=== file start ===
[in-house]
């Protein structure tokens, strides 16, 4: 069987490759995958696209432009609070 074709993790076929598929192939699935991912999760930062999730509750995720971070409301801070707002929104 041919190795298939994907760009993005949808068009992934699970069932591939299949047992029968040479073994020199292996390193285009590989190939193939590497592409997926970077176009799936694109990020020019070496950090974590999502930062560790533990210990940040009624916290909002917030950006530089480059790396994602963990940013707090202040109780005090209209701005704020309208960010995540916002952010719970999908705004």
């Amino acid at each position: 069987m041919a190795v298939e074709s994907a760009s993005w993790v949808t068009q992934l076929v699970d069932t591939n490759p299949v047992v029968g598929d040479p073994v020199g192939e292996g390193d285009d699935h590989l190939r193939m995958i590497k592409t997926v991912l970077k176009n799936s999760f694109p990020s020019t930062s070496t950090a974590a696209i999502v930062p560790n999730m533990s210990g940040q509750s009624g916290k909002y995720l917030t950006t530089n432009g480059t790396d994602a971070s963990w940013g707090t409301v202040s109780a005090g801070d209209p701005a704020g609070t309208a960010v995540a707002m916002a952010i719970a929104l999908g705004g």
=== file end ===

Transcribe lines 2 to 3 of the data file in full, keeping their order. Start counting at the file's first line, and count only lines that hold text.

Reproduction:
């Protein structure tokens, strides 16, 4: 069987490759995958696209432009609070 074709993790076929598929192939699935991912999760930062999730509750995720971070409301801070707002929104 041919190795298939994907760009993005949808068009992934699970069932591939299949047992029968040479073994020199292996390193285009590989190939193939590497592409997926970077176009799936694109990020020019070496950090974590999502930062560790533990210990940040009624916290909002917030950006530089480059790396994602963990940013707090202040109780005090209209701005704020309208960010995540916002952010719970999908705004």
């Amino acid at each position: 069987m041919a190795v298939e074709s994907a760009s993005w993790v949808t068009q992934l076929v699970d069932t591939n490759p299949v047992v029968g598929d040479p073994v020199g192939e292996g390193d285009d699935h590989l190939r193939m995958i590497k592409t997926v991912l970077k176009n799936s999760f694109p990020s020019t930062s070496t950090a974590a696209i999502v930062p560790n999730m533990s210990g940040q509750s009624g916290k909002y995720l917030t950006t530089n432009g480059t790396d994602a971070s963990w940013g707090t409301v202040s109780a005090g801070d209209p701005a704020g609070t309208a960010v995540a707002m916002a952010i719970a929104l999908g705004g």